3. Doctor P. said he wouldn't recommend it
DR P. ALSO SAID HE DID HIS OWN VASECTOMY. HE IS NOT HAVING THE BABY EITHER.
4. Hurt our moms' feelings since they both want to come and we told them no
REMEMBER HOW MY MOM ACTED AT OUR WEDDING? AND HOW YOUR MOM ACTED AT YOUR NEPHEW'S CHRISTENING? WE DON'T WANT THAT CRAZY IN OUR HOSPITAL ROOM. AND THEY AREN'T HAVING THE BABY EITHER.
5. I really think I will feel bad if you have someone else taking care of you. I am sure I don't need a doula to help me take care of you.
I AM SCARED TO HAVE A BABY. I HAVE NEVER DONE THIS BEFORE. I WANT A DOULA. I AGREE YOU DON'T NEED A DOULA. YOU ARE NOT HAVING THE BABY.
So in the interest of sleeping in my bed I agreed to meet some doulas. And guess what? I was right that I didn't need a doula. But my wife did. And I admit she knew what she as doing.
I hear people ask this questions a lot. There seems to be the belief that for a woman to truly support another woman during birth, she has to have experienced childbirth herself. I say with testimony, there is not truth in this -- it is a doula myth. While it may be important for certain families to know their doula has passed through the rite of passage of motherhood, being a doula means one thing and one thing only: this birth is not about you. And guess what? You have more of an opportunity to make it about you if you have had your own birth experiences! Read more to see why Amber feels confident in her abilities; just because you haven't mothered your own baby, doesn't mean you lack the heart and hands to mother someone else!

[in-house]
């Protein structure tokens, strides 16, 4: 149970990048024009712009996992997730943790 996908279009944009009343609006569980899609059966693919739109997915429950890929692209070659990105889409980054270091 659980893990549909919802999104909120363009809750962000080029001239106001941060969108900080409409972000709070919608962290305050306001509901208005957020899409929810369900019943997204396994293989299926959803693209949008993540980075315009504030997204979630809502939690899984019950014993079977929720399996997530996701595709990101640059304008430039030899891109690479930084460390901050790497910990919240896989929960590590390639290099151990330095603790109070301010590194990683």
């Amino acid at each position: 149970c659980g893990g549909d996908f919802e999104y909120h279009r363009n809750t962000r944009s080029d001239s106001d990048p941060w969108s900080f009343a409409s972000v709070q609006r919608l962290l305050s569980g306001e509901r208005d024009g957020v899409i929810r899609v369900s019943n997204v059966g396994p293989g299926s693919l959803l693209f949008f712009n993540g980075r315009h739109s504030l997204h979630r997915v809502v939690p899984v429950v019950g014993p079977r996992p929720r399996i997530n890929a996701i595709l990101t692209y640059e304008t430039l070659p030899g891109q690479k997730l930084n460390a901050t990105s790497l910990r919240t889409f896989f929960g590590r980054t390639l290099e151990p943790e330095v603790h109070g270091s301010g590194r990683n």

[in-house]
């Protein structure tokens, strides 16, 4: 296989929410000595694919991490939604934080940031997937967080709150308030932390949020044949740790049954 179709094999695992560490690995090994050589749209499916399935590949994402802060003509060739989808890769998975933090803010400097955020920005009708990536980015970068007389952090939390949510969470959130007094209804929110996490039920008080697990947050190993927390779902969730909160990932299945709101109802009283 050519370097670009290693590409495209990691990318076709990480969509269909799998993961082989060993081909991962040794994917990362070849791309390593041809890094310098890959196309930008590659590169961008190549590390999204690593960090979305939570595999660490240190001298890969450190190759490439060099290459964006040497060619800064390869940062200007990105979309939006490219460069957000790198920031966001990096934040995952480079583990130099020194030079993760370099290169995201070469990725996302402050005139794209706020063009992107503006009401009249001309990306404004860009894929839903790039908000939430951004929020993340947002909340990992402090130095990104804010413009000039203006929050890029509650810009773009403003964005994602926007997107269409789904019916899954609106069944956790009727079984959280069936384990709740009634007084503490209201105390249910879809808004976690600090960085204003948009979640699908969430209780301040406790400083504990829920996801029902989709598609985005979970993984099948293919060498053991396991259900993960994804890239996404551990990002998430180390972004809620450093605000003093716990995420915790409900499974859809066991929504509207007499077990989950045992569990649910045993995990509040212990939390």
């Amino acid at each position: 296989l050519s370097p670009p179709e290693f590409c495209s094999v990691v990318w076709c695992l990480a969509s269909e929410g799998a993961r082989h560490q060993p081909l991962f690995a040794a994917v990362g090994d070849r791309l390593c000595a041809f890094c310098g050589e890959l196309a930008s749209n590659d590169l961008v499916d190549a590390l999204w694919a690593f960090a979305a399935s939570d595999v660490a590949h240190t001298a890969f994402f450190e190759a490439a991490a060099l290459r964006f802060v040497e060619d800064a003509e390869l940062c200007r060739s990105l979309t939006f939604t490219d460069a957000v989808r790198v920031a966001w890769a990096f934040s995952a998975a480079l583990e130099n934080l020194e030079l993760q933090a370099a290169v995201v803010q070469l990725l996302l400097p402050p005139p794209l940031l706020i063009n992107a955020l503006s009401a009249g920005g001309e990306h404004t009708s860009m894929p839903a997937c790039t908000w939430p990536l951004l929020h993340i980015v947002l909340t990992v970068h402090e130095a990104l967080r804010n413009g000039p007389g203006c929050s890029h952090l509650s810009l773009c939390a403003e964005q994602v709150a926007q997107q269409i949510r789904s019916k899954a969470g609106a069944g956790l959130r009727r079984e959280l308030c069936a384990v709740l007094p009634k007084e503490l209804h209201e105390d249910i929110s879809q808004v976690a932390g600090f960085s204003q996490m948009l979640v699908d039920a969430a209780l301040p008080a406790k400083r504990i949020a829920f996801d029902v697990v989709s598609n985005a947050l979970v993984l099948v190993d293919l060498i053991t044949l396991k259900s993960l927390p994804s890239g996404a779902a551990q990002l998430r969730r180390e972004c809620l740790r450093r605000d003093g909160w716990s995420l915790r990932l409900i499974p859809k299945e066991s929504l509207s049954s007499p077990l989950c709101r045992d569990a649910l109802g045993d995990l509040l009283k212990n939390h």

When I am being interviewed by families seeking a doula, I often get this question: “So you do have any children?” I smile sweetly and give my standard answer, “No not yet.” I know this question will come at some point during most interviews.
It used to be a question I dreaded. I used to have this nagging voice in my head “Why would they want to hire you? You’ve never given birth, and there are plenty of other doulas who have that experience.”